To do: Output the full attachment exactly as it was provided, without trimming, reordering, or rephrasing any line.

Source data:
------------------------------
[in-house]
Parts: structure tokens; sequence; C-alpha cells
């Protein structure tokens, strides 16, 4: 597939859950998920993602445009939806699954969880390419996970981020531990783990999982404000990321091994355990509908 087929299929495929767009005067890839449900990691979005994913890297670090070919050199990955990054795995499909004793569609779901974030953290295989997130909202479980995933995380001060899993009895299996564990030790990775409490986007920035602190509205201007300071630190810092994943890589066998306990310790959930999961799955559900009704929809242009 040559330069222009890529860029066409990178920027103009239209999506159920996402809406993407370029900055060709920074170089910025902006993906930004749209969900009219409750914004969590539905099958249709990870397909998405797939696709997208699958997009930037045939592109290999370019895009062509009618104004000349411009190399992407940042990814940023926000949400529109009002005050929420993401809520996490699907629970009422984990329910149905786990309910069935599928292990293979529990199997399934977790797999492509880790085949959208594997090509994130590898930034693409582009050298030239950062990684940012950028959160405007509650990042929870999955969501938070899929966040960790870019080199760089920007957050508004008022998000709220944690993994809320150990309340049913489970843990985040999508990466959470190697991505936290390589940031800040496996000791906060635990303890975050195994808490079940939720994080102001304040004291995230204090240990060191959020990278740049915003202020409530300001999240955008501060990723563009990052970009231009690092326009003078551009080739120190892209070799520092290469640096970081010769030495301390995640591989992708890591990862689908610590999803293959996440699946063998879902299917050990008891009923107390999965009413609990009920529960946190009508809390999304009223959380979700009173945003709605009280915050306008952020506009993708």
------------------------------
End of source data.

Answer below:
[in-house]
Parts: structure tokens; sequence; C-alpha cells
């Protein structure tokens, strides 16, 4: 597939859950998920993602445009939806699954969880390419996970981020531990783990999982404000990321091994355990509908 087929299929495929767009005067890839449900990691979005994913890297670090070919050199990955990054795995499909004793569609779901974030953290295989997130909202479980995933995380001060899993009895299996564990030790990775409490986007920035602190509205201007300071630190810092994943890589066998306990310790959930999961799955559900009704929809242009 040559330069222009890529860029066409990178920027103009239209999506159920996402809406993407370029900055060709920074170089910025902006993906930004749209969900009219409750914004969590539905099958249709990870397909998405797939696709997208699958997009930037045939592109290999370019895009062509009618104004000349411009190399992407940042990814940023926000949400529109009002005050929420993401809520996490699907629970009422984990329910149905786990309910069935599928292990293979529990199997399934977790797999492509880790085949959208594997090509994130590898930034693409582009050298030239950062990684940012950028959160405007509650990042929870999955969501938070899929966040960790870019080199760089920007957050508004008022998000709220944690993994809320150990309340049913489970843990985040999508990466959470190697991505936290390589940031800040496996000791906060635990303890975050195994808490079940939720994080102001304040004291995230204090240990060191959020990278740049915003202020409530300001999240955008501060990723563009990052970009231009690092326009003078551009080739120190892209070799520092290469640096970081010769030495301390995640591989992708890591990862689908610590999803293959996440699946063998879902299917050990008891009923107390999965009413609990009920529960946190009508809390999304009223959380979700009173945003709605009280915050306008952020506009993708």